Interregnum? I Never Met ‘Em

The Oscars are around the corner, and even if we can’t have the Olympics, Thanksgiving dinner, or sex, the Academy Awards must go on. The Academy has been widely criticized in the last decade or so for its rather… monochromatic roster of nominees and winners. #OscarsSoWhite in particular gave a pithy summation of Hollywood’s failure to reckon with the legacy of white supremacy in its own house. In its characteristically doddering fashion, the Academy has made some fumbly steps toward greater inclusion, but the deck remains heavily stacked against creators of color in Tinseltown. (Hey, at least we got Moonlight and Parasite — proving there is still some good in the world.)

There is another long-standing critique of the Oscars, which has flared up again in this most unusual of years. For years critics have accused the Academy of only nominating arty, frequently dark films that no “real people” saw, while giving short shrift to megahit films that audiences around the world loved. (In a rare good decision, they decided in 2010 to expand the number of Best Picture nominees beyond the usual five films, which let some more interesting fare like District 9 sneak in.)

For these critics — including the loathsome Bill Maher — the 2021 nominees offer an embarrassment of confirmed preconceptions. These are dark movies: Nomadland, Minari, Promising Young Woman, to name a few. Poverty, homelessness, racism, sexual assault, political repression — stop me when you’ve had too much fun.

Does this crop of Best Picture nominees just reflect the dark mood that so many people were in this year? Are they a result of Hollywood (and the broader culture) belatedly metabolizing the profound social ills that both Trump and COVID laid bare? Or is Hollywood just willfully indifferent to the tastes of the people, who needed an uplift now more than ever?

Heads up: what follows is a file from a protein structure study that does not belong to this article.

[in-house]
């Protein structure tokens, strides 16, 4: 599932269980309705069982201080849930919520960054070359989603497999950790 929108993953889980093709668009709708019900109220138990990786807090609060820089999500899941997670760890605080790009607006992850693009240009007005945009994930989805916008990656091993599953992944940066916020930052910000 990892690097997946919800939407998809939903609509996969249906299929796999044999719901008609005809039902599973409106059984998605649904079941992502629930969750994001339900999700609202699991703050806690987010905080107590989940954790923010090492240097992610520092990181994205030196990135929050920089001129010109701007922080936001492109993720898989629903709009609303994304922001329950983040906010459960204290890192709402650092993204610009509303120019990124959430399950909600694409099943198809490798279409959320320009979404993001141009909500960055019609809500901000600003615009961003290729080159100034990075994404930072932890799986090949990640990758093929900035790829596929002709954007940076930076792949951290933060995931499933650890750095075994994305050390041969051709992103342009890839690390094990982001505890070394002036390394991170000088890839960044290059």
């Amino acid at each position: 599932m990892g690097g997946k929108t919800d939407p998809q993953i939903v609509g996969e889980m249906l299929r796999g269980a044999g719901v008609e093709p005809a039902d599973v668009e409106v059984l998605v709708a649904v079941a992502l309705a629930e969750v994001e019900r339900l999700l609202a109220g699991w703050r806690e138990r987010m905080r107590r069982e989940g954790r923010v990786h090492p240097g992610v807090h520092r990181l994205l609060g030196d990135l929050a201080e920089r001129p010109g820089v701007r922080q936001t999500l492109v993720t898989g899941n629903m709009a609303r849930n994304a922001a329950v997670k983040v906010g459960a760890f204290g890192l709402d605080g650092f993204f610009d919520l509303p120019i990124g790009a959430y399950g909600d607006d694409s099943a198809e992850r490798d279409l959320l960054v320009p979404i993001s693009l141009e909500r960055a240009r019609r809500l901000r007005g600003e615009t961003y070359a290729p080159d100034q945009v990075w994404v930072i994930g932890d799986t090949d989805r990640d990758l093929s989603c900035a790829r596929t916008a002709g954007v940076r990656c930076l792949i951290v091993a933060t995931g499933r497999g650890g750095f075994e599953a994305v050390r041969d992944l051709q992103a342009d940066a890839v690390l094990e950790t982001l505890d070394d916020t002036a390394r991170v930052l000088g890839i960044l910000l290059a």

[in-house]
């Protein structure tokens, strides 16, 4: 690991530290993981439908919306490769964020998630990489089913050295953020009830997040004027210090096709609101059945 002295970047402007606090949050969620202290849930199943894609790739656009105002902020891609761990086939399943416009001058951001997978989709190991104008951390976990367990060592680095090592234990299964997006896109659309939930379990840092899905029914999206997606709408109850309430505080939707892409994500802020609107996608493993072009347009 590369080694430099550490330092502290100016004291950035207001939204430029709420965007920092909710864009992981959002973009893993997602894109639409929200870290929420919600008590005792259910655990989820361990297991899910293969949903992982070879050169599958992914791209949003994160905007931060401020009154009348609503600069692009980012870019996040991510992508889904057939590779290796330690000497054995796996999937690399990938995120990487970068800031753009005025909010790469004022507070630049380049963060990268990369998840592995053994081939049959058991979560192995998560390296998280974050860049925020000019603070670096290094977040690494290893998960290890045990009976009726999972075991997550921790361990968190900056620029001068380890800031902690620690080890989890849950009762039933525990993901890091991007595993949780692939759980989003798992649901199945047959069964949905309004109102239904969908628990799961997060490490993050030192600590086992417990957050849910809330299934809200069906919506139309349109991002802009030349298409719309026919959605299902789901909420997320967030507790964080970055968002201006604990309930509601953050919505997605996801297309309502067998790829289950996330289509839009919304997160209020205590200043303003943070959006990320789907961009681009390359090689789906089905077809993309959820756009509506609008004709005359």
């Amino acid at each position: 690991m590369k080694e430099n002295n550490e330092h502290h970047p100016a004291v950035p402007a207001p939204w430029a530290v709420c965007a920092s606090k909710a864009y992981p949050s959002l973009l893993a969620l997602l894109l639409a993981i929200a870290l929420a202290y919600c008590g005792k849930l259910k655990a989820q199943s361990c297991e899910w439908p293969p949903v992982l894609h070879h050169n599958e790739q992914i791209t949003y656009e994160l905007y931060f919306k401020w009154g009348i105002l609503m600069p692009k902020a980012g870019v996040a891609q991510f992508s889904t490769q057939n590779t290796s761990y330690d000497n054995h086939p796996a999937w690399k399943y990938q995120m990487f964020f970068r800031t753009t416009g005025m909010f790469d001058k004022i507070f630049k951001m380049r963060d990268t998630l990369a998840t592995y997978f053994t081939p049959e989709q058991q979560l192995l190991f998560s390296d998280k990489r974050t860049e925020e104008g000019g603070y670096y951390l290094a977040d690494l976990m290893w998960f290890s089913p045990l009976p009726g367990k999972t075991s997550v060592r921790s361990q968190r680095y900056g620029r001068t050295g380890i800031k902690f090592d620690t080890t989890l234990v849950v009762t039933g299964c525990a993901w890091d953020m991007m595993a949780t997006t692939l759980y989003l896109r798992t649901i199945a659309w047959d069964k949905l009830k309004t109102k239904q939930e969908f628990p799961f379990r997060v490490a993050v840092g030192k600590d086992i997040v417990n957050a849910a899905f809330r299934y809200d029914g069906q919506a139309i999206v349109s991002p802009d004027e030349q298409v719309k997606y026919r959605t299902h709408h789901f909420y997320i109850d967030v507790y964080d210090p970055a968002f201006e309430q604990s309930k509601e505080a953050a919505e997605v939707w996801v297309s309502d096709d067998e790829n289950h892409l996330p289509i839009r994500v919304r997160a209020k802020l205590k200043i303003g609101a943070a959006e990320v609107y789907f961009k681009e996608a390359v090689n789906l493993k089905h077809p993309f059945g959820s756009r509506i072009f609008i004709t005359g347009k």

To this viewer, it seems like the unprecedented conditions of COVID knocked over the table of the film industry. With theaters closed across much of the U.S. (and even the world), the usual churn of filmgoing didn’t elevate any likely nominees in the minds of viewers or critics. And the economics of Amazon Prime and Netflix made it possible for really niche films to be seen by many a viewer detained at home, desperate for almost anything to watch. How could this topsy-turvy and tragic turn of events not change how we evaluate cultural works, such as films?

In any case, there is good news. Our contributors are everywhere, doing everything — we’ll soon post a round-up of all the coverage of Cari Fragoza’s new book Eat the Mouth that Feeds You, which has been widespread and glowing (to put mildly). East of East hit a number of best-of lists, including the Los Angeles TimesBest California Books of 2020. And below you’ll find ASC talking copyright with the Money 4 Nothing podcast. Here are our reading and listening recs for this week: